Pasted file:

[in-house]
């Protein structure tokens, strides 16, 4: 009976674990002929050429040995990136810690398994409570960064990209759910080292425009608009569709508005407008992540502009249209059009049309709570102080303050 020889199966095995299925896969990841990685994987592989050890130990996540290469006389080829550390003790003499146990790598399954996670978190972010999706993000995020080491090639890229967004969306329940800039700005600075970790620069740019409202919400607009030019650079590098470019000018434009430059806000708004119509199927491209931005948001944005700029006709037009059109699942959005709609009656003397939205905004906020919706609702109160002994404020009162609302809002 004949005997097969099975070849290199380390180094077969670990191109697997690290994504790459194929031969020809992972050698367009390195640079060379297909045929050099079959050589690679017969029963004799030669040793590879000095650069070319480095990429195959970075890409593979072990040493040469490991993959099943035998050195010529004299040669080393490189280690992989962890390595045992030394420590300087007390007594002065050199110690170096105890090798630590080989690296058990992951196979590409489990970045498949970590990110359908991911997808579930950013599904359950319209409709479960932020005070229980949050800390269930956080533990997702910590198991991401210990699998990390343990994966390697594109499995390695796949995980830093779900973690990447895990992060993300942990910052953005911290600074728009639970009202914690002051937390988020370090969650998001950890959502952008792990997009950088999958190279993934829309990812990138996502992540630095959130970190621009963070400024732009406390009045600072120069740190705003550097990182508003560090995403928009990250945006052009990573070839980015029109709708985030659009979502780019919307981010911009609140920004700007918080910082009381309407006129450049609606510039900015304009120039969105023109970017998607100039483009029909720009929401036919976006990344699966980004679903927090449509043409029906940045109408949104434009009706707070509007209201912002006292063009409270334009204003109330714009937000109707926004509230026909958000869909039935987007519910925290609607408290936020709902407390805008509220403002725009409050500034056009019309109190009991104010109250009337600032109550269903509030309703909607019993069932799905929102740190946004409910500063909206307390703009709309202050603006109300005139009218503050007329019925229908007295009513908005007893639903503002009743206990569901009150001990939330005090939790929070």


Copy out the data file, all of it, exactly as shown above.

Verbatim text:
[in-house]
């Protein structure tokens, strides 16, 4: 009976674990002929050429040995990136810690398994409570960064990209759910080292425009608009569709508005407008992540502009249209059009049309709570102080303050 020889199966095995299925896969990841990685994987592989050890130990996540290469006389080829550390003790003499146990790598399954996670978190972010999706993000995020080491090639890229967004969306329940800039700005600075970790620069740019409202919400607009030019650079590098470019000018434009430059806000708004119509199927491209931005948001944005700029006709037009059109699942959005709609009656003397939205905004906020919706609702109160002994404020009162609302809002 004949005997097969099975070849290199380390180094077969670990191109697997690290994504790459194929031969020809992972050698367009390195640079060379297909045929050099079959050589690679017969029963004799030669040793590879000095650069070319480095990429195959970075890409593979072990040493040469490991993959099943035998050195010529004299040669080393490189280690992989962890390595045992030394420590300087007390007594002065050199110690170096105890090798630590080989690296058990992951196979590409489990970045498949970590990110359908991911997808579930950013599904359950319209409709479960932020005070229980949050800390269930956080533990997702910590198991991401210990699998990390343990994966390697594109499995390695796949995980830093779900973690990447895990992060993300942990910052953005911290600074728009639970009202914690002051937390988020370090969650998001950890959502952008792990997009950088999958190279993934829309990812990138996502992540630095959130970190621009963070400024732009406390009045600072120069740190705003550097990182508003560090995403928009990250945006052009990573070839980015029109709708985030659009979502780019919307981010911009609140920004700007918080910082009381309407006129450049609606510039900015304009120039969105023109970017998607100039483009029909720009929401036919976006990344699966980004679903927090449509043409029906940045109408949104434009009706707070509007209201912002006292063009409270334009204003109330714009937000109707926004509230026909958000869909039935987007519910925290609607408290936020709902407390805008509220403002725009409050500034056009019309109190009991104010109250009337600032109550269903509030309703909607019993069932799905929102740190946004409910500063909206307390703009709309202050603006109300005139009218503050007329019925229908007295009513908005007893639903503002009743206990569901009150001990939330005090939790929070």